It was a bleak moment for the oil industry. U.S. shale companies were failing by the dozen. Petrostates were on the brink of bankruptcy. Texas roughnecks and Kuwaiti princes alike had watched helplessly for months
as the commodity that was their lifeblood tumbled to prices that had until recently seemed unthinkable. Below $50 a barrel, then below $40, then
But inside the central London headquarters of one of the world’s largest oil companies, there was an air of calm. It was January 2016. Bob Dudley had been at the helm of BP Plc for six years. He ought to have had as much
reason to panic as anyone in the rest of his industry. The unflashy American had been predicting lower prices for months. He was being proved right, though that was hardly a reason to celebrate.
Unlike most of his peers, Dudley was no passive observer. At the heart of BP, far removed from the sprawling network of oil fields, refineries, and service stations that the company is known for, sits a vast trading unit,
combining the logistical prowess of an air traffic control center with the master-of-the-universe swagger of a macro hedge fund. And, unknown to all but a few company insiders, BP’s traders had spotted, in the teeth of the oil price collapse, an opportunity.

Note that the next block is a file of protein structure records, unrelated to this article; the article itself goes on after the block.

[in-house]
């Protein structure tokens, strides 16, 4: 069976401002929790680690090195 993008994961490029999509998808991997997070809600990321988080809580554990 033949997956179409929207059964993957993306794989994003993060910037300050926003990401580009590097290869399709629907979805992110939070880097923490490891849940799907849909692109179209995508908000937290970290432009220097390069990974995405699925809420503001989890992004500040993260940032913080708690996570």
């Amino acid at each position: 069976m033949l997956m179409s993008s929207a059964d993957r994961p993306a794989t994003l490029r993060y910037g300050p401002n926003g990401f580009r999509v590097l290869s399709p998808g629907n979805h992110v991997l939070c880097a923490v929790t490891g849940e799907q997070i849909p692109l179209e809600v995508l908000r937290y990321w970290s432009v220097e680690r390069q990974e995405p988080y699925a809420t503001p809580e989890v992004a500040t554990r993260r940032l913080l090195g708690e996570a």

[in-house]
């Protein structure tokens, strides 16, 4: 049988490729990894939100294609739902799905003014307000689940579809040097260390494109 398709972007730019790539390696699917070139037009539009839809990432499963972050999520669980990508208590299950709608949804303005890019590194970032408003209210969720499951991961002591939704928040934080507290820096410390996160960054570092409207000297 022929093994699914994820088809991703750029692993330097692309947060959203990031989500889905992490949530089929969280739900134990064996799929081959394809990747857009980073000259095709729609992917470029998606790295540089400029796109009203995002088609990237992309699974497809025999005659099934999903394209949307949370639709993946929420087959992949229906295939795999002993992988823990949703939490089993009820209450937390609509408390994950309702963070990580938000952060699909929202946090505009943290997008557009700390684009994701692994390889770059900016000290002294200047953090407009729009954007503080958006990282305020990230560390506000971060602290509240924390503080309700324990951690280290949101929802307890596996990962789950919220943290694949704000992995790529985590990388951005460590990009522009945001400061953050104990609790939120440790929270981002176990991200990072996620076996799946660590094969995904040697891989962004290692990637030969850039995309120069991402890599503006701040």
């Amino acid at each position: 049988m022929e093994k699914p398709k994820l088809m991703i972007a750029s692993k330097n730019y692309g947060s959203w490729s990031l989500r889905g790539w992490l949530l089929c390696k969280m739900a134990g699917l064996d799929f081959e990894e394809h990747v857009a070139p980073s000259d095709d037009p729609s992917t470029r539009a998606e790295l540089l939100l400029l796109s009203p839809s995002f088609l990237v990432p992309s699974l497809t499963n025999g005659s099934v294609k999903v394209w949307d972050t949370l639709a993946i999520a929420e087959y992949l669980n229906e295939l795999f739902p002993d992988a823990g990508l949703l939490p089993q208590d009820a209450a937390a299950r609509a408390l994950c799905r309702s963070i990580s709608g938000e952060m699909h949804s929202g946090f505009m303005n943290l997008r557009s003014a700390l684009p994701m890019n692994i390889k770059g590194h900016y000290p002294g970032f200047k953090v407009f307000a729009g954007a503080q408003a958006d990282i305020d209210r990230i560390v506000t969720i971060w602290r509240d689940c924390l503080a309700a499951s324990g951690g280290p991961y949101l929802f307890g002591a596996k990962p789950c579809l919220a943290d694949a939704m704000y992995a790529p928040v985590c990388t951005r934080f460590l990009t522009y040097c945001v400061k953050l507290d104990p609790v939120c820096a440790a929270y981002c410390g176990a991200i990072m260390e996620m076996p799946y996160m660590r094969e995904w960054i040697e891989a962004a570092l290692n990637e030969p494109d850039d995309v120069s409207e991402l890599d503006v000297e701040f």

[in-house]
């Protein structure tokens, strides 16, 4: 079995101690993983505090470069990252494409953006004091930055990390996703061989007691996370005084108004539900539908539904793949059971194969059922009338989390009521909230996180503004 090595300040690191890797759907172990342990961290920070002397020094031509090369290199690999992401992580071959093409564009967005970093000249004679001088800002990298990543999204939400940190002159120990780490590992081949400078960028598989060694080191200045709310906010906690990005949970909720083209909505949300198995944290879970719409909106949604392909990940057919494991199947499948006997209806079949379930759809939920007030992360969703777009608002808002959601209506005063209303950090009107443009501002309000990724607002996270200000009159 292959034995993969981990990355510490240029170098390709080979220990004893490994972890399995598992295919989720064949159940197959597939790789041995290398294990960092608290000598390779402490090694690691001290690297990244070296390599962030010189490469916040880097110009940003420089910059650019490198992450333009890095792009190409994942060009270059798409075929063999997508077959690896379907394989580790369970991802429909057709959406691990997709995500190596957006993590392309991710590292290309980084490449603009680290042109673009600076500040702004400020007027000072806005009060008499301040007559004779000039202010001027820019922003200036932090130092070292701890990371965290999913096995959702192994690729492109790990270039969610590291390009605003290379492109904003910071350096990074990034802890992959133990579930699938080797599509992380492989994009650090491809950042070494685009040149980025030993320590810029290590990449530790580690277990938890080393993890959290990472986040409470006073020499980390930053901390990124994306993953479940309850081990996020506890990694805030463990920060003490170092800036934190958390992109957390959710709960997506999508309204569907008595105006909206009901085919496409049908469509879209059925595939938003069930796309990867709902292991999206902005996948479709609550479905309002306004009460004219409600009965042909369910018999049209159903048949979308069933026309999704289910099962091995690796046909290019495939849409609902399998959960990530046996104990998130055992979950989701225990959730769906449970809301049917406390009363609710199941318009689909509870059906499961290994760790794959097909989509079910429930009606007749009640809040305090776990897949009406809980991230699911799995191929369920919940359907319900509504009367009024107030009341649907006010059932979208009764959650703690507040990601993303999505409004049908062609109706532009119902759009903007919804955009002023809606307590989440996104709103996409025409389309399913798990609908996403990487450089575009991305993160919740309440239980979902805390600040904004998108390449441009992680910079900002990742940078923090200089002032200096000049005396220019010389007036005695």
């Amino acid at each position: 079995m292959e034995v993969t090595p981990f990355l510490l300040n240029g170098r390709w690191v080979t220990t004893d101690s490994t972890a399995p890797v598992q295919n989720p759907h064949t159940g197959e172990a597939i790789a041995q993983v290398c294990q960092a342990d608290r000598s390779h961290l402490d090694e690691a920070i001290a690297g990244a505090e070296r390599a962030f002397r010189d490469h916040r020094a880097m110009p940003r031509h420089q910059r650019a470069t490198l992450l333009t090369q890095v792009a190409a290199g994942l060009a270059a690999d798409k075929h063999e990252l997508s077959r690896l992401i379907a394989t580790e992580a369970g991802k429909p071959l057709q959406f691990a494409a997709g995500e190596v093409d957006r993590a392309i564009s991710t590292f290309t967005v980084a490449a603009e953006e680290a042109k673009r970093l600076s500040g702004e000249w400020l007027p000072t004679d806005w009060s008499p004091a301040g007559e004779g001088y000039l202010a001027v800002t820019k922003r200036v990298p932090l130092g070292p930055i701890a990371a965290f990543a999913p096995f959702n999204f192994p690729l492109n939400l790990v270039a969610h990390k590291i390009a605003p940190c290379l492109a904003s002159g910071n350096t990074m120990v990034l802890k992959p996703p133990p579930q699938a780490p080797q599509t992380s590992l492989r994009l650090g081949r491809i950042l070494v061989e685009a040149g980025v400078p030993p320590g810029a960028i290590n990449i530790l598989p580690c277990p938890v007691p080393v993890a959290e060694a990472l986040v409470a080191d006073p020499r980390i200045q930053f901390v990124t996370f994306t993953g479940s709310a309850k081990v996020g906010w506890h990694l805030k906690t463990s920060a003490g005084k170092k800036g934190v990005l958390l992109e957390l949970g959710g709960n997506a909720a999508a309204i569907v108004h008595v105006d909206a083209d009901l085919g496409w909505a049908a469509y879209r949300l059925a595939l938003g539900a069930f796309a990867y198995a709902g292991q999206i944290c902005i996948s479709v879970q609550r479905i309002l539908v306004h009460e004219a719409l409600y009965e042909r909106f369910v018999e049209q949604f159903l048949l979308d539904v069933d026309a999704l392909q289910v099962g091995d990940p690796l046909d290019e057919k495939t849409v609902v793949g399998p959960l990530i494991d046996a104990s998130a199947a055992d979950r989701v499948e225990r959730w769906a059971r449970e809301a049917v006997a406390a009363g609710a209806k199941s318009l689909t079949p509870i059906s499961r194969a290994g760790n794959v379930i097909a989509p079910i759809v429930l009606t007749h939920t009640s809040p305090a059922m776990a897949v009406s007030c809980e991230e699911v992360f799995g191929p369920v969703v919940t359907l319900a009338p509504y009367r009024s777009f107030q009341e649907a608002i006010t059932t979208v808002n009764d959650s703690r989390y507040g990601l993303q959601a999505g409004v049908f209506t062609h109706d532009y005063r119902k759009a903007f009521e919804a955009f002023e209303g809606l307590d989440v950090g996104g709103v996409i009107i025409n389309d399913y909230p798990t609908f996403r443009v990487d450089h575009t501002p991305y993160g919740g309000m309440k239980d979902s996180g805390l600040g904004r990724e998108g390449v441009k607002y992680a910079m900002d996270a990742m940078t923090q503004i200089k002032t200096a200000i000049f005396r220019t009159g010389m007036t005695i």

Over the course of 2015, Dudley had acquired a reputation as the oil
industry’s Cassandra. Oil prices had been under pressure ever since Saudi Arabia launched a price war against U.S. shale producers a year earlier.
When crude prices started falling, he confidently predicted they would
remain “lower for longer.” A few months later, he went further. Oil prices, he said, were due to stay “lower for even longer.”
On Jan. 20, 2016, the price of Brent crude oil plunged to $27.10 a barrel, the lowest in more than a decade. It was a nadir that would be reached again only in March 2020, when the Saudis launched another price war,
this time targeting Russia, just as the coronavirus pandemic sapped global demand.
When Dudley arrived in the Swiss ski resort of Davos for the World Economic Forum on Jan. 21, 2016, the industry was braced for more doom and gloom. Wearing a dark suit and blue tie, the BP chief executive officer made his way through the snowy streets. After one meeting, he was asked—as usual—for his oil forecast by a gaggle of journalists. “Prices will remain low for longer,” he said. This time, though, his by-then-well-known mantra came with a kicker: “But not forever.”
Few understood the special significance of his comment. After months of slumping oil prices, BP’s traders had turned bullish. And, in complete
secrecy, the company was putting money behind its conviction.